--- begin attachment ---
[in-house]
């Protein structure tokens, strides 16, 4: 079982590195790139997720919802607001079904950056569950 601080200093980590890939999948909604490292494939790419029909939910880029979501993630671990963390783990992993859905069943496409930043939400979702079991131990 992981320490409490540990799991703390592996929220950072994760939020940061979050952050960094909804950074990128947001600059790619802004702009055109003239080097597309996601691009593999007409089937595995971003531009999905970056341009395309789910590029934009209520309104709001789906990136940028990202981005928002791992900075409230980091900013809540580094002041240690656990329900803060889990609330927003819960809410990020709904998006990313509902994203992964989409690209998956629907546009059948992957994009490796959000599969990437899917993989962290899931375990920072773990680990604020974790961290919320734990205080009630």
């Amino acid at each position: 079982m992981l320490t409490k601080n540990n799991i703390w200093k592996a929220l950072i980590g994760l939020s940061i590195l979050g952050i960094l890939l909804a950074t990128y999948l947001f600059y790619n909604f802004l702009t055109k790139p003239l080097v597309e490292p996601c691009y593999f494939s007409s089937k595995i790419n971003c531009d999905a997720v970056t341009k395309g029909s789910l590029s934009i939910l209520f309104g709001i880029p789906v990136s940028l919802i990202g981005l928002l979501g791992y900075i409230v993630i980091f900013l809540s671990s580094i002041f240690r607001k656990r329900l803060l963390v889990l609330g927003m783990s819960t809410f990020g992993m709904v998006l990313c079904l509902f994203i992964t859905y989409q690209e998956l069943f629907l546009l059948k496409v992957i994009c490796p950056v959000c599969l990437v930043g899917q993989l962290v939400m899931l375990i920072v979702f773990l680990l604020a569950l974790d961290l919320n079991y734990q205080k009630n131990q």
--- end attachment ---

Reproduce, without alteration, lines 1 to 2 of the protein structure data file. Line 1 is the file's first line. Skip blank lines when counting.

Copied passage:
[in-house]
């Protein structure tokens, strides 16, 4: 079982590195790139997720919802607001079904950056569950 601080200093980590890939999948909604490292494939790419029909939910880029979501993630671990963390783990992993859905069943496409930043939400979702079991131990 992981320490409490540990799991703390592996929220950072994760939020940061979050952050960094909804950074990128947001600059790619802004702009055109003239080097597309996601691009593999007409089937595995971003531009999905970056341009395309789910590029934009209520309104709001789906990136940028990202981005928002791992900075409230980091900013809540580094002041240690656990329900803060889990609330927003819960809410990020709904998006990313509902994203992964989409690209998956629907546009059948992957994009490796959000599969990437899917993989962290899931375990920072773990680990604020974790961290919320734990205080009630």